It seems incredible that between March 15 and 25, I had the opportunity to travel around the world without leaving home. I connected with thousands of girls and young leaders from diverse communities, and learned about even more challenging realities than I could have imagined. Yet, these challenges have not been impediments to action for the wonderful women I met.
From the first day, I felt how a powerful community was growing with the passing of the sessions. We were no longer just a group of activists but a team willing to add from our own projects. It was one of the few experiences where I felt truly listened to: I remember sharing how proud I felt to represent my beautiful Peru and the extraordinary Girl Up family, generating greetings and very meaningful messages addressing my work with affection.
I had the opportunity to attend the “Virtual Townhall Meeting of Civil Society and UN Secretary-General” and we could share our perspectives about the role of youth lead organizations in the work on the SDG 5.
For many women activists around the world, it is sometimes difficult to access co-leadership spaces where our ideas are not only considered, but truly applied informal action. It is gratifying to know that everything we have shared will be presented to governments around the world, and above all, it will be the beginning of a series of actions that will move from theory to practice.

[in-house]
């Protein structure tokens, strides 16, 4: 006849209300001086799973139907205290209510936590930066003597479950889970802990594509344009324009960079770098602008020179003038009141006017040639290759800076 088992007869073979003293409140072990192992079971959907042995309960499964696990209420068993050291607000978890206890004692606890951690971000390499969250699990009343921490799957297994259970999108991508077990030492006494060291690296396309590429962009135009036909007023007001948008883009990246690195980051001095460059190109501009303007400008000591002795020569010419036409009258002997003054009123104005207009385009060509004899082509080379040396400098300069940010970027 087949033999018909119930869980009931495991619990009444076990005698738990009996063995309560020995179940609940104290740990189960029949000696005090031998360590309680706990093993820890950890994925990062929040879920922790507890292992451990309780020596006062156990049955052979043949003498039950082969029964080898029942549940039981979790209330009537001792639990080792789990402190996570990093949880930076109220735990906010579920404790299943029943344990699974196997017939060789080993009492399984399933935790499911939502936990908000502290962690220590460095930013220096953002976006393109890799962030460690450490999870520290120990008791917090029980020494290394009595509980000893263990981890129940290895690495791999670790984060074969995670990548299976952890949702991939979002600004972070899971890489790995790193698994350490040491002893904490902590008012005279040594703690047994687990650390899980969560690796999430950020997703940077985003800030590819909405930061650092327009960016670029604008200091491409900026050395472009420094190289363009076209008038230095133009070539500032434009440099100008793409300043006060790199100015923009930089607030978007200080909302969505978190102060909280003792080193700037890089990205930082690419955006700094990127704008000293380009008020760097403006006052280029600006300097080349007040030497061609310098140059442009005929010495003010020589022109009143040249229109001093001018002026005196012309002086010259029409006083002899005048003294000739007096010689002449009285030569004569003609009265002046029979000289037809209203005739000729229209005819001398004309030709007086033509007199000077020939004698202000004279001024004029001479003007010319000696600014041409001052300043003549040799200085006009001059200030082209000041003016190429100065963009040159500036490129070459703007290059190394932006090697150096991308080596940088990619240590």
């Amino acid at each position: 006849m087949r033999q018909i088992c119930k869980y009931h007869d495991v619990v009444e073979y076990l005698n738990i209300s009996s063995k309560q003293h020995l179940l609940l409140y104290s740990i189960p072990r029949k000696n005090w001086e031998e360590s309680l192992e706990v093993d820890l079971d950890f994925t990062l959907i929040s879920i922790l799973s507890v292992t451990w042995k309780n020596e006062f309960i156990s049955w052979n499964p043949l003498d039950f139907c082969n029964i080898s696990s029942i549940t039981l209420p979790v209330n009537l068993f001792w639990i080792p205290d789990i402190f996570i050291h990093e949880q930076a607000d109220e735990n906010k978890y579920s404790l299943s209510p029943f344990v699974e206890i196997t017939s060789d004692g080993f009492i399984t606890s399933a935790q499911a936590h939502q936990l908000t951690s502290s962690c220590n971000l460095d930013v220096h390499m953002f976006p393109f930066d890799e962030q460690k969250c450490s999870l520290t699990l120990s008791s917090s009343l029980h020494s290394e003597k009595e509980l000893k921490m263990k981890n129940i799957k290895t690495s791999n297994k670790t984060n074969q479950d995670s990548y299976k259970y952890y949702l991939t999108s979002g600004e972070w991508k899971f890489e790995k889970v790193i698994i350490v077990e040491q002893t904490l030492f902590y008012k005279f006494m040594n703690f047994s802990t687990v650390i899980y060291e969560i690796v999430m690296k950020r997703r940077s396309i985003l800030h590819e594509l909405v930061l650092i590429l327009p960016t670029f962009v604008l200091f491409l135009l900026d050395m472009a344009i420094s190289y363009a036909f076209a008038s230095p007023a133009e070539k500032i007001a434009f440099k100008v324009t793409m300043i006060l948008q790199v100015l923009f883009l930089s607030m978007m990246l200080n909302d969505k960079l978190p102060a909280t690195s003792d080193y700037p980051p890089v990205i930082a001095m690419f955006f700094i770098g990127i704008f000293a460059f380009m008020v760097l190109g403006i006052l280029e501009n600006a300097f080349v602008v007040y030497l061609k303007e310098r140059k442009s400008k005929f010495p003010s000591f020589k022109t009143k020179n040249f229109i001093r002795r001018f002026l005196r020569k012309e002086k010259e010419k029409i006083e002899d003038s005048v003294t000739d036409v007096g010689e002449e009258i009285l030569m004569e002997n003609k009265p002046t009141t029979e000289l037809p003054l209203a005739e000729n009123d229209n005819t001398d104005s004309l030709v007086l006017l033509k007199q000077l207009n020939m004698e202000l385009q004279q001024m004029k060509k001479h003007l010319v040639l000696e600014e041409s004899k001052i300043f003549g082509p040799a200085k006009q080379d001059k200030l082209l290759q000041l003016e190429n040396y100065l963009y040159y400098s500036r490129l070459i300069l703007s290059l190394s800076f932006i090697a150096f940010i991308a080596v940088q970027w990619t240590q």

As a Peruvian activist, this opportunity symbolized that the world knows about our work and can build projects of great impact from an intersectional perspective. No one is left behind.
Today, it is still a great challenge to connect with our governments to articulate actions, but in each plenary session, the United Nations shared with us its commitment to ensuring that this situation changes. It showed us how important intergenerational spaces are for decision making, because it is complex to formulate actions for children and young people without them being part of the process.
At a session on “Intergenerational Leadership and Mutual Accountability – A high-level intergenerational dialogue between youth and policymakers during CSW 65” we were divided into rooms to interact with our peers from our regions. I had the pleasure to compile the most important ideas that were going to be shared with everyone present. Among all that was mentioned that day, the importance of government accountability to the population was highlighted.
Undoubtedly, these 11 days were filled with extraordinary learning, mobilization and action, highlighting the value of leading the change together. We cannot speak of feminism if we do not first consider our Afro-descendant sisters and we cannot speak of patriarchy without first taking into account the challenges faced by indigenous communities. There is no social justice without climate justice, and there can be no culture of peace without equality for girls and women around the world. Everything comes together. Today I am left with the message that women, girls, adolescents, civil society, governments, and international organizations must be more united than ever – the development of the whole world depends on all of us building the future and present we dream of from our own spaces.